Curry On Wayward Son

Currying is so hot right now in the functional-ish JavaScript community. If you’ve used libraries like Ramda, chances are you’ve had some exposure. Either way, let’s spell it out to be safe:

Functions in languages like Haskell or Elm take one input and return one output, whether you like it or not. If we want two arguments, we write a function that returns a function (because functions are also values!) and nest them:

const add = x => y => x + y // a la ES6

So, to add 2 and 3, we write add(2)(3). Currying a function means converting it from the usual style ((x, y) => x + y) to this style. With that said, we’ll see later that most of our favourite implementations of curry functions are more like curryish

Is there a point to this?

Yes! Obviously, writing add(2)(3) is ugly - and we’ll fix that later - but the power of this comes from the instances where you don’t supply all the arguments up front.

Think about it: add(2) returns a function that takes a value and adds 2 to it. Why do we have to give it that second number immediately? We could do all sorts of things:

// 1, 2, 3, 4, 5 - Oooooo
[-1, 0, 1, 2, 3].map(add(2))

When we play with functions that don’t have all their arguments yet, we call it partial application. In practice, what we’re doing is taking a very general function (add) and specialising it with some of its arguments.

Here’s a slightly more useful (although still majorly contrived) example of how we can wrap String.replace to be more flexible:

const replace = from => to => str =>
        str.replace(from, to)

const withName  = replace(/\{NAME\}/)
const withTom   = withName('Tom')
const withTrump = withName('tiny hands')

const stripVowels = replace(/[aeiou]/g)('')

withTom('Hello, {NAME}!') // Hello, Tom!
withTrump('Hello, {NAME}!') // Hello, tiny hands!

stripVowels('hello') // hll

// ['hll', 'wmbldn']
['hello', 'wimbledon'].map(stripVowels)

I don’t know about you, but I think this is really exciting: we’ve taken a single function and used partial application to specialise it in several exciting ways. Instead of writing a whole new replace for each function, we just partially apply some number of its arguments! So hot right now.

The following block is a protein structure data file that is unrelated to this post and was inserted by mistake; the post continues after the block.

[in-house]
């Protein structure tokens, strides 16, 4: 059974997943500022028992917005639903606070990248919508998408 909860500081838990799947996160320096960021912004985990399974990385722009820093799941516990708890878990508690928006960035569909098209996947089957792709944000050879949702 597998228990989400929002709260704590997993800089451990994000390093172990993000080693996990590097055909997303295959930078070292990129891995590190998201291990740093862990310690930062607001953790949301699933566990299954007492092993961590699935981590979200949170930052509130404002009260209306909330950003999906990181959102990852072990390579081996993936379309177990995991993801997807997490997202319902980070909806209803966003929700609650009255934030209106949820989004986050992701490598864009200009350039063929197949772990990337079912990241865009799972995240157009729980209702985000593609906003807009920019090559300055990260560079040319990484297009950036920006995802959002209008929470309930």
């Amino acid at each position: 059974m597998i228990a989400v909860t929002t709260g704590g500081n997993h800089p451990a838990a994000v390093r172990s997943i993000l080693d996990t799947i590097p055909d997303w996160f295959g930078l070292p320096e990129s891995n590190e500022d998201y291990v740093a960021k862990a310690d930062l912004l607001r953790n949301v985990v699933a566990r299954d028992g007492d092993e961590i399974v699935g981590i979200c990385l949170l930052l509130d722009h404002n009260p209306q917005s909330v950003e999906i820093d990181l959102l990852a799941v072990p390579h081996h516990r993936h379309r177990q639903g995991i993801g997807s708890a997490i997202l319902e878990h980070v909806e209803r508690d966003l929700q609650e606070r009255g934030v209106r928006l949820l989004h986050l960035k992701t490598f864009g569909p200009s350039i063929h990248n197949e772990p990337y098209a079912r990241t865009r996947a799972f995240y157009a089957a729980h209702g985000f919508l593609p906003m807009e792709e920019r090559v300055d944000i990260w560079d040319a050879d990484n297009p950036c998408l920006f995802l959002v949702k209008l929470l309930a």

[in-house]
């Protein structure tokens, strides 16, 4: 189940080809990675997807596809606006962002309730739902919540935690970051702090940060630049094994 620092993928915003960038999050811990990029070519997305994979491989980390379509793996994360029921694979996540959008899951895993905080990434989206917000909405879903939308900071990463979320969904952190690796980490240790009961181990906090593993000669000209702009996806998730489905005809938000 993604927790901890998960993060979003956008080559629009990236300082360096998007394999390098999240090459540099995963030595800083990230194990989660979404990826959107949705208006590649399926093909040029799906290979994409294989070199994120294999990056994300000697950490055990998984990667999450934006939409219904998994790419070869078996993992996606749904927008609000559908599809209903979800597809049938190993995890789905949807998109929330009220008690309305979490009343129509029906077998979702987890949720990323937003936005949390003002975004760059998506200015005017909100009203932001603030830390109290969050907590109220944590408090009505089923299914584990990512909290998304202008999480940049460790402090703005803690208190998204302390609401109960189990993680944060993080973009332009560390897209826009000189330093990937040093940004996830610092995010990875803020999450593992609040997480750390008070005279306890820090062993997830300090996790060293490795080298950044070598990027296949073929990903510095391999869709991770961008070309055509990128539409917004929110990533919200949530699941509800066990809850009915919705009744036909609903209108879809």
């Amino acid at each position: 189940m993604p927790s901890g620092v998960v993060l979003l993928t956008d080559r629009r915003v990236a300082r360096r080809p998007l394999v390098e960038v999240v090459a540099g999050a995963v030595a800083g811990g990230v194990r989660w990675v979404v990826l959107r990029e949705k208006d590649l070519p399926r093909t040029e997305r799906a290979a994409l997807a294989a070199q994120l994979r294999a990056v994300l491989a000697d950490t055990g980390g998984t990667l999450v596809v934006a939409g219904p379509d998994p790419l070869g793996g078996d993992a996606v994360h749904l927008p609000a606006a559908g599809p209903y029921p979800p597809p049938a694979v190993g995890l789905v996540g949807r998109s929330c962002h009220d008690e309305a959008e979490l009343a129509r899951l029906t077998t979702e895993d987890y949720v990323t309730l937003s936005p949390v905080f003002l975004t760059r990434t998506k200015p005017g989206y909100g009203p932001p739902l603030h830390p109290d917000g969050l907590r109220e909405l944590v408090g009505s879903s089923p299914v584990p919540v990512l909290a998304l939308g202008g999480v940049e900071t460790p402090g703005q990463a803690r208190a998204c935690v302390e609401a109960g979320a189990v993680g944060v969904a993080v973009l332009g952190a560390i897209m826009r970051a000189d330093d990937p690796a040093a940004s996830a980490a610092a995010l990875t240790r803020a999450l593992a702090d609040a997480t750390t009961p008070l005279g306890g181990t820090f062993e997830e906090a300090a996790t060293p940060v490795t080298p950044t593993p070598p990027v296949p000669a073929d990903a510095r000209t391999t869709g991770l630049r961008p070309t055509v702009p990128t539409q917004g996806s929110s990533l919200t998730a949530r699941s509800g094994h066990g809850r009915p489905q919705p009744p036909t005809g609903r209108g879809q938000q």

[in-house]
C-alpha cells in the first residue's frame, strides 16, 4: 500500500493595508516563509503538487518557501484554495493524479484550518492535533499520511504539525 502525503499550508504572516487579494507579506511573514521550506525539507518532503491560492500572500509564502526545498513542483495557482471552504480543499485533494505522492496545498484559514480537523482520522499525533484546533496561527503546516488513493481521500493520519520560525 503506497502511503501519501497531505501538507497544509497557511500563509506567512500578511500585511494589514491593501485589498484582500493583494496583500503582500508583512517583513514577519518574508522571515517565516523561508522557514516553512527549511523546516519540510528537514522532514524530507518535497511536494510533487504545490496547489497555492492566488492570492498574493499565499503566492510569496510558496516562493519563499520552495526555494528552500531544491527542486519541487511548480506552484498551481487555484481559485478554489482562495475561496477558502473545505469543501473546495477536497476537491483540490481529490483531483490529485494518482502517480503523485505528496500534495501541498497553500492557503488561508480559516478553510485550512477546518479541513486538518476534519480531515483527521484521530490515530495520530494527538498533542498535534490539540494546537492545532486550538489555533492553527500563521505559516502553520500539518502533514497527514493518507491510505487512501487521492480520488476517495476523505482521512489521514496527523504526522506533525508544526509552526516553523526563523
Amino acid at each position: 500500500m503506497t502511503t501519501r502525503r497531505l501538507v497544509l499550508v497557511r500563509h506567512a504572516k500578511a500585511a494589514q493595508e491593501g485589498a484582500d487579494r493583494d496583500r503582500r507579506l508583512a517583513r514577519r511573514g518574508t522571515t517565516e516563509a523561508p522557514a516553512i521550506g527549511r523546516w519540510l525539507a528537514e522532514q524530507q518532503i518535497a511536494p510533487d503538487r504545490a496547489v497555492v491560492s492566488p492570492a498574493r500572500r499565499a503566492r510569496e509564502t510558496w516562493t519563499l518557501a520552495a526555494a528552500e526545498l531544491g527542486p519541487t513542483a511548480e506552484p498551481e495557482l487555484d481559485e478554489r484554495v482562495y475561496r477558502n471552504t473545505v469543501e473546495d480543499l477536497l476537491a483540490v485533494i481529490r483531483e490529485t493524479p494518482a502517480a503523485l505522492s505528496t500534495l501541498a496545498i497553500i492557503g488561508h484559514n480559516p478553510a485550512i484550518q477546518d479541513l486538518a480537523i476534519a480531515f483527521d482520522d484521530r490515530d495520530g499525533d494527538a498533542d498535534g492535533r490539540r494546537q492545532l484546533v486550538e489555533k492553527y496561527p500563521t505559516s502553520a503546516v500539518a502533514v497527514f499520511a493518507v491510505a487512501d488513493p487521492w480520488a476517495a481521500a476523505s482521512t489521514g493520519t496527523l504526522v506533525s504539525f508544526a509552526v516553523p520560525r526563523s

This is the inherent power of partial application: we can write very general functions, and specialise them for different purposes. This massively reduces boilerplate code, and looks super pretty.

But it’s hideous

Yeah, it’s kinda ugly when you see a call like replace(/a/)('e')(str) (all those brackets touching!) rather than replace(/a/, 'e', str), but we don’t want to be forced to supply all the arguments at once.

What we’d really like is to be able to write these arguments in any flexible grouping we need:

  == replace(/a/, 'e')(str)
  == replace(/a/)('e', str)
  == replace(/a/, 'e', str)

So, notice we haven’t uncurried the function - we’re just saying that, if we pass in more than one argument, we’d like them to be applied one at a time. To be technical, we’ve sort of uncurried it a little bit. This means we can hence write an appropriately-named function:

const uncurryish = f => {
  if (typeof f !== 'function')
    return f // Needn't curry!

  return (... xs) => uncurryish(
    xs.reduce((f, x) => f (x), f)

Maybe a bit ugly, but the gist of it is:

  • Any non-function gets returned unharmed.
  • Functions get wrapped in a function that takes one or more arguments, applies them one by one, then returns uncurryish of the result.

It’s that pesky recursion again! If you define the replace and uncurryish functions as above, you’ll see it all working. Yay!

Wait, uncurry? I wanted curry!

Well, no, this isn’t uncurry - it just looks a bit like it - but I see your point. When you use something like Ramda’s curry, they mean curryish. The only real difference between curryish and uncurryish is that curryish starts from a “normal” function (e.g. (x, y) => x + y), and uncurryish starts from a function in this article’s style. The end result is the same, although uncurryish has a much simpler implementation*… Whether you use one or the other is totally up to you!

Anyway, I hope this has shed some light. I thought it might be easier to start with uncurry and then bastardise it until it matched the curry we’re used to. All you need to know is that curry and uncurryish achieve the same result: they collect up a function’s arguments until they have enough to run the function, and then they return the function’s results.

It’s a really nifty little trick, and you can do some incredible refactoring with it. Of course, if anything doesn’t make sense, drop me a tweet or something, and I’ll try to clear it up!

Thanks so much for reading!

Take care ♥

* Not entirely fair - Ramda does some other stuff like placeholders - but it’s definitely more complex because of having to track the argument “state” explicitly.